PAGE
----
Straight Shooter (Bad Company album)

From Wikipedia, the free encyclopedia
Jump to: navigation, search
Straight Shooter
Studio album by Bad Company
Released April 1975 (1975-04)[1]
Recorded September 1974 at Clearwell Castle, Gloucestershire, England[2]
Genre Hard rock
Length 38:17
Label Island (UK)
Swan Song (NA)
Producer Bad Company[2]
Bad Company chronology
Bad Company
(1974)
Straight Shooter
(1975)
Run with the Pack
(1976)
Singles from Straight Shooter
  1. "Good Lovin' Gone Bad"
    Released: March 1975 (1975-03)[1]
  2. "Feel Like Makin' Love"
    Released: August 1975 (1975-08)[1]

Straight Shooter is the second studio album by British supergroup Bad Company. The album was released in April 1975, a month after the release of the single "Good Lovin' Gone Bad" and four months before the album's second single "Feel Like Makin' Love" (see 1975 in music).[1]

The album became a hit in America, making the top ten on the Billboard 200[3] and was certified gold (500,000 units sold) by the Recording Industry Association of America a month after its release.[4]

Mick Ralphs and Simon Kirke revealed on In the Studio (which devoted an episode to Straight Shooter) that the track "Shooting Star" (which told the story of a rock star who died early) was lyrically inspired by the drug and alcohol-related deaths of Jimi Hendrix, Janis Joplin, Jim Morrison and, in its release year, Tim Buckley.

Background[edit]

In June 1974, Bad Company released their self-titled debut album.[1] Three months later, the band and recording engineer Ron Nevison recorded at least eight songs at Clearwell Castle in Gloucestershire, England. Sometime later Nevison mixed the songs for Straight Shooter at Air Studios in London. The sleeve for the album was designed by Hipgnosis, who also designed their debut album.[2]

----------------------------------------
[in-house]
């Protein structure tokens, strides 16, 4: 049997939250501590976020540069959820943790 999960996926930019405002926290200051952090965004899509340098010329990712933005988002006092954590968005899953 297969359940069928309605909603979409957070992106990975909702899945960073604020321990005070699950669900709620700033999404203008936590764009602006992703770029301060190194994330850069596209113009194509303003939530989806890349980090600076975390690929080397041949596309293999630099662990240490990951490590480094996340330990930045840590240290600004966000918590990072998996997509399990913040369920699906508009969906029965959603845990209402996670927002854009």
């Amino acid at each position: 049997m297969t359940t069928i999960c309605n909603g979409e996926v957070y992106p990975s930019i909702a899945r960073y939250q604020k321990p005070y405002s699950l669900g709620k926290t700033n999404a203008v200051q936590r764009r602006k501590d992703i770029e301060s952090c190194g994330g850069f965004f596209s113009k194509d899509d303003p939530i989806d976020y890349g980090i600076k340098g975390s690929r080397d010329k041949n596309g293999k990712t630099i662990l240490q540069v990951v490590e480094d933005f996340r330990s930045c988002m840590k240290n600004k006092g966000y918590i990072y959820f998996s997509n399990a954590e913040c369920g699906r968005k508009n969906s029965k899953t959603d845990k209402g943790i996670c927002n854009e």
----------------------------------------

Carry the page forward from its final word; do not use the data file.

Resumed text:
The first single from the album, "Good Lovin' Gone Bad", was released in March 1975[1] and reached No. 36 on the Billboard Hot 100.[5] The album was released in April.[1] The album's final single "Feel Like Makin' Love" was released in August[1] and reached No. 10 on the Hot 100.[5]

Content[edit]

It refers to a man named Johnny who, in its first verse when he was a boy, heard his first Beatles song, Love Me Do, and from there it didn't take Johnny long to make up his mind what he wanted to do when he grew up. His mother, "mama", came to the door with teardrops in her eyes but was told by Johnny not to cry. In the second verse, Johnny made an album that went "straight up to #1" (Top 40). Everyone likes to hear his songs and he finally made the "big time" at last. In verse three, however, Johnny died in his bed one night with a bottle of whiskey and sleeping tablets next to his head, his life passed him by like a warm summer's day but if listeners listen hard enough to the wind they can still hear him playing like he was when he was popular.

Critical reception[edit]

Professional ratings
Review scores
Source Rating
Allmusic 3.5/5 stars[6]
Robert Christgau B−[7]
Rolling Stone (favorable)[8]